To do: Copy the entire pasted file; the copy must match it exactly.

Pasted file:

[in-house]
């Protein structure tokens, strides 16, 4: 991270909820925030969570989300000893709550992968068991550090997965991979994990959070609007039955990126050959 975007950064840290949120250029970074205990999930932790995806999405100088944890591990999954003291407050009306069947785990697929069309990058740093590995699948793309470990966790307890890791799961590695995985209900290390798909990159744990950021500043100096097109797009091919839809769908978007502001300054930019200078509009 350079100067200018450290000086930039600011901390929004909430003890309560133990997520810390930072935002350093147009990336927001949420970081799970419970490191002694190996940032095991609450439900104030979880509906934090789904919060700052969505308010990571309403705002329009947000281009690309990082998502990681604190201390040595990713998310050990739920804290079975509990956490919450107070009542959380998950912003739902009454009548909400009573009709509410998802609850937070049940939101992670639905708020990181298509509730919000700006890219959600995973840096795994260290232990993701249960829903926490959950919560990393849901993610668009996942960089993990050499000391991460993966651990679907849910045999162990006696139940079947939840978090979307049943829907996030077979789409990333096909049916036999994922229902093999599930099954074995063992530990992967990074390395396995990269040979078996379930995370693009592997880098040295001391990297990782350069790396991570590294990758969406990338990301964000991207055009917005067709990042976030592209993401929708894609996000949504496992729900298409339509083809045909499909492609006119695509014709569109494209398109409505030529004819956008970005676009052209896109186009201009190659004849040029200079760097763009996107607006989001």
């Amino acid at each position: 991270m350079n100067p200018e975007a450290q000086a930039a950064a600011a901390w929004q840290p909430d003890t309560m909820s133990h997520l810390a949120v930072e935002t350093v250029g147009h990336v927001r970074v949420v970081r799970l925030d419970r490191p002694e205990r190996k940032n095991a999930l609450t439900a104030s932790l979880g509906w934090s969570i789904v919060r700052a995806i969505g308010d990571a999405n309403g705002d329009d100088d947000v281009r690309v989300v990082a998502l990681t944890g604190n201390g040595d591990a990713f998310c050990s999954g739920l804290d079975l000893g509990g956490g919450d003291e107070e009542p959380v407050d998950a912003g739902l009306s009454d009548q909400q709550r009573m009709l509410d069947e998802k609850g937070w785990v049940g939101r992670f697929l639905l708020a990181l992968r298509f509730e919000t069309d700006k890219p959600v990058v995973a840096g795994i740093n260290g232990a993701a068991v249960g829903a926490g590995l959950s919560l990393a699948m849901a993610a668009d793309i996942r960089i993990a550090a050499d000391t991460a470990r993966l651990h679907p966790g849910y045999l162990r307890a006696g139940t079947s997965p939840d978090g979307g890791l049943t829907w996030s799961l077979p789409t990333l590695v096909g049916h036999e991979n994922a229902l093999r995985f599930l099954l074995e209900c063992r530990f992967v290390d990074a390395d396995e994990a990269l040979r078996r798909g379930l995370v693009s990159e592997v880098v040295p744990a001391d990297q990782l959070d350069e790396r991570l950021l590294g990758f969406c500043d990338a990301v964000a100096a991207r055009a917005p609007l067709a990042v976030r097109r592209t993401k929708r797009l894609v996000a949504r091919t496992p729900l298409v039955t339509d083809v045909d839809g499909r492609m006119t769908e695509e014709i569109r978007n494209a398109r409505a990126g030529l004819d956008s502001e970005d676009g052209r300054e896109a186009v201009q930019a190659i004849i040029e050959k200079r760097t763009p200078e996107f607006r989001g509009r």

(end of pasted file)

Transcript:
[in-house]
């Protein structure tokens, strides 16, 4: 991270909820925030969570989300000893709550992968068991550090997965991979994990959070609007039955990126050959 975007950064840290949120250029970074205990999930932790995806999405100088944890591990999954003291407050009306069947785990697929069309990058740093590995699948793309470990966790307890890791799961590695995985209900290390798909990159744990950021500043100096097109797009091919839809769908978007502001300054930019200078509009 350079100067200018450290000086930039600011901390929004909430003890309560133990997520810390930072935002350093147009990336927001949420970081799970419970490191002694190996940032095991609450439900104030979880509906934090789904919060700052969505308010990571309403705002329009947000281009690309990082998502990681604190201390040595990713998310050990739920804290079975509990956490919450107070009542959380998950912003739902009454009548909400009573009709509410998802609850937070049940939101992670639905708020990181298509509730919000700006890219959600995973840096795994260290232990993701249960829903926490959950919560990393849901993610668009996942960089993990050499000391991460993966651990679907849910045999162990006696139940079947939840978090979307049943829907996030077979789409990333096909049916036999994922229902093999599930099954074995063992530990992967990074390395396995990269040979078996379930995370693009592997880098040295001391990297990782350069790396991570590294990758969406990338990301964000991207055009917005067709990042976030592209993401929708894609996000949504496992729900298409339509083809045909499909492609006119695509014709569109494209398109409505030529004819956008970005676009052209896109186009201009190659004849040029200079760097763009996107607006989001």
């Amino acid at each position: 991270m350079n100067p200018e975007a450290q000086a930039a950064a600011a901390w929004q840290p909430d003890t309560m909820s133990h997520l810390a949120v930072e935002t350093v250029g147009h990336v927001r970074v949420v970081r799970l925030d419970r490191p002694e205990r190996k940032n095991a999930l609450t439900a104030s932790l979880g509906w934090s969570i789904v919060r700052a995806i969505g308010d990571a999405n309403g705002d329009d100088d947000v281009r690309v989300v990082a998502l990681t944890g604190n201390g040595d591990a990713f998310c050990s999954g739920l804290d079975l000893g509990g956490g919450d003291e107070e009542p959380v407050d998950a912003g739902l009306s009454d009548q909400q709550r009573m009709l509410d069947e998802k609850g937070w785990v049940g939101r992670f697929l639905l708020a990181l992968r298509f509730e919000t069309d700006k890219p959600v990058v995973a840096g795994i740093n260290g232990a993701a068991v249960g829903a926490g590995l959950s919560l990393a699948m849901a993610a668009d793309i996942r960089i993990a550090a050499d000391t991460a470990r993966l651990h679907p966790g849910y045999l162990r307890a006696g139940t079947s997965p939840d978090g979307g890791l049943t829907w996030s799961l077979p789409t990333l590695v096909g049916h036999e991979n994922a229902l093999r995985f599930l099954l074995e209900c063992r530990f992967v290390d990074a390395d396995e994990a990269l040979r078996r798909g379930l995370v693009s990159e592997v880098v040295p744990a001391d990297q990782l959070d350069e790396r991570l950021l590294g990758f969406c500043d990338a990301v964000a100096a991207r055009a917005p609007l067709a990042v976030r097109r592209t993401k929708r797009l894609v996000a949504r091919t496992p729900l298409v039955t339509d083809v045909d839809g499909r492609m006119t769908e695509e014709i569109r978007n494209a398109r409505a990126g030529l004819d956008s502001e970005d676009g052209r300054e896109a186009v201009q930019a190659i004849i040029e050959k200079r760097t763009p200078e996107f607006r989001g509009r």